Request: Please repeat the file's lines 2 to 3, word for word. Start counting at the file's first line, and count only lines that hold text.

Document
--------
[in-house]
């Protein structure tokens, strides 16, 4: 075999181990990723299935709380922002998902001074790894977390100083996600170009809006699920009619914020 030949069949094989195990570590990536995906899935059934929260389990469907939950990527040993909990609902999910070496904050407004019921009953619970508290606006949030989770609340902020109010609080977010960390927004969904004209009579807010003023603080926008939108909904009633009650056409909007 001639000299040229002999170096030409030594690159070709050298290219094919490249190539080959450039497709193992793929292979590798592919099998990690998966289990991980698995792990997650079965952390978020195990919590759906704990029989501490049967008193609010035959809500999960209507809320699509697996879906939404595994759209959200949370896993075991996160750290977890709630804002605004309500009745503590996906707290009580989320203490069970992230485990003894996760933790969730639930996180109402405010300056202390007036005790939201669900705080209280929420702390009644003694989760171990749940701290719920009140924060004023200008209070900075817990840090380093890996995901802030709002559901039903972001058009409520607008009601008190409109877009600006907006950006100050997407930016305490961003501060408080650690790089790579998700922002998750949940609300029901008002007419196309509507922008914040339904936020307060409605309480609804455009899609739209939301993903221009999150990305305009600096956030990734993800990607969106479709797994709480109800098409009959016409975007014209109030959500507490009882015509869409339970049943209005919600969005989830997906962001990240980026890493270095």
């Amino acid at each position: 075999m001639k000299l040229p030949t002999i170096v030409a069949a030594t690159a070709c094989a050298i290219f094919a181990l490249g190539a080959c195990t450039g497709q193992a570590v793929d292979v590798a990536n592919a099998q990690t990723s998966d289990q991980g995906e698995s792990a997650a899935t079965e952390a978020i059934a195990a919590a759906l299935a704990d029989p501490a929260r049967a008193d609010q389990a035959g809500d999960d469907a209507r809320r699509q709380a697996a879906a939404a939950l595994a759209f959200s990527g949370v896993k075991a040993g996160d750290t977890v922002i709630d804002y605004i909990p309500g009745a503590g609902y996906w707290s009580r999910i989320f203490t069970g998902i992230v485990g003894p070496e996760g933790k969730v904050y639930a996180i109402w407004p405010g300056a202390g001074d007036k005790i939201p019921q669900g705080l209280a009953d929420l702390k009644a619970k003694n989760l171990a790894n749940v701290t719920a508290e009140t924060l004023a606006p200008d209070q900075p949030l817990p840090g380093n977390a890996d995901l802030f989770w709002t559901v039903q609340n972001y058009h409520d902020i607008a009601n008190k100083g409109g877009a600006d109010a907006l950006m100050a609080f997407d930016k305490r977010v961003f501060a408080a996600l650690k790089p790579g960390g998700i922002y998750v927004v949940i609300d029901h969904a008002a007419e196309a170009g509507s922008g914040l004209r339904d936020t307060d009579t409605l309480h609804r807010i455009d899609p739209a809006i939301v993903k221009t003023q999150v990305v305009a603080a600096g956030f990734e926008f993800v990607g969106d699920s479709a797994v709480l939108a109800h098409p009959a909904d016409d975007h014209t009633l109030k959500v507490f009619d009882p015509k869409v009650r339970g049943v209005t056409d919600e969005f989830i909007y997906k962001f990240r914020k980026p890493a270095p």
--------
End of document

């Protein structure tokens, strides 16, 4: 075999181990990723299935709380922002998902001074790894977390100083996600170009809006699920009619914020 030949069949094989195990570590990536995906899935059934929260389990469907939950990527040993909990609902999910070496904050407004019921009953619970508290606006949030989770609340902020109010609080977010960390927004969904004209009579807010003023603080926008939108909904009633009650056409909007 001639000299040229002999170096030409030594690159070709050298290219094919490249190539080959450039497709193992793929292979590798592919099998990690998966289990991980698995792990997650079965952390978020195990919590759906704990029989501490049967008193609010035959809500999960209507809320699509697996879906939404595994759209959200949370896993075991996160750290977890709630804002605004309500009745503590996906707290009580989320203490069970992230485990003894996760933790969730639930996180109402405010300056202390007036005790939201669900705080209280929420702390009644003694989760171990749940701290719920009140924060004023200008209070900075817990840090380093890996995901802030709002559901039903972001058009409520607008009601008190409109877009600006907006950006100050997407930016305490961003501060408080650690790089790579998700922002998750949940609300029901008002007419196309509507922008914040339904936020307060409605309480609804455009899609739209939301993903221009999150990305305009600096956030990734993800990607969106479709797994709480109800098409009959016409975007014209109030959500507490009882015509869409339970049943209005919600969005989830997906962001990240980026890493270095």
């Amino acid at each position: 075999m001639k000299l040229p030949t002999i170096v030409a069949a030594t690159a070709c094989a050298i290219f094919a181990l490249g190539a080959c195990t450039g497709q193992a570590v793929d292979v590798a990536n592919a099998q990690t990723s998966d289990q991980g995906e698995s792990a997650a899935t079965e952390a978020i059934a195990a919590a759906l299935a704990d029989p501490a929260r049967a008193d609010q389990a035959g809500d999960d469907a209507r809320r699509q709380a697996a879906a939404a939950l595994a759209f959200s990527g949370v896993k075991a040993g996160d750290t977890v922002i709630d804002y605004i909990p309500g009745a503590g609902y996906w707290s009580r999910i989320f203490t069970g998902i992230v485990g003894p070496e996760g933790k969730v904050y639930a996180i109402w407004p405010g300056a202390g001074d007036k005790i939201p019921q669900g705080l209280a009953d929420l702390k009644a619970k003694n989760l171990a790894n749940v701290t719920a508290e009140t924060l004023a606006p200008d209070q900075p949030l817990p840090g380093n977390a890996d995901l802030f989770w709002t559901v039903q609340n972001y058009h409520d902020i607008a009601n008190k100083g409109g877009a600006d109010a907006l950006m100050a609080f997407d930016k305490r977010v961003f501060a408080a996600l650690k790089p790579g960390g998700i922002y998750v927004v949940i609300d029901h969904a008002a007419e196309a170009g509507s922008g914040l004209r339904d936020t307060d009579t409605l309480h609804r807010i455009d899609p739209a809006i939301v993903k221009t003023q999150v990305v305009a603080a600096g956030f990734e926008f993800v990607g969106d699920s479709a797994v709480l939108a109800h098409p009959a909904d016409d975007h014209t009633l109030k959500v507490f009619d009882p015509k869409v009650r339970g049943v209005t056409d919600e969005f989830i909007y997906k962001f990240r914020k980026p890493a270095p």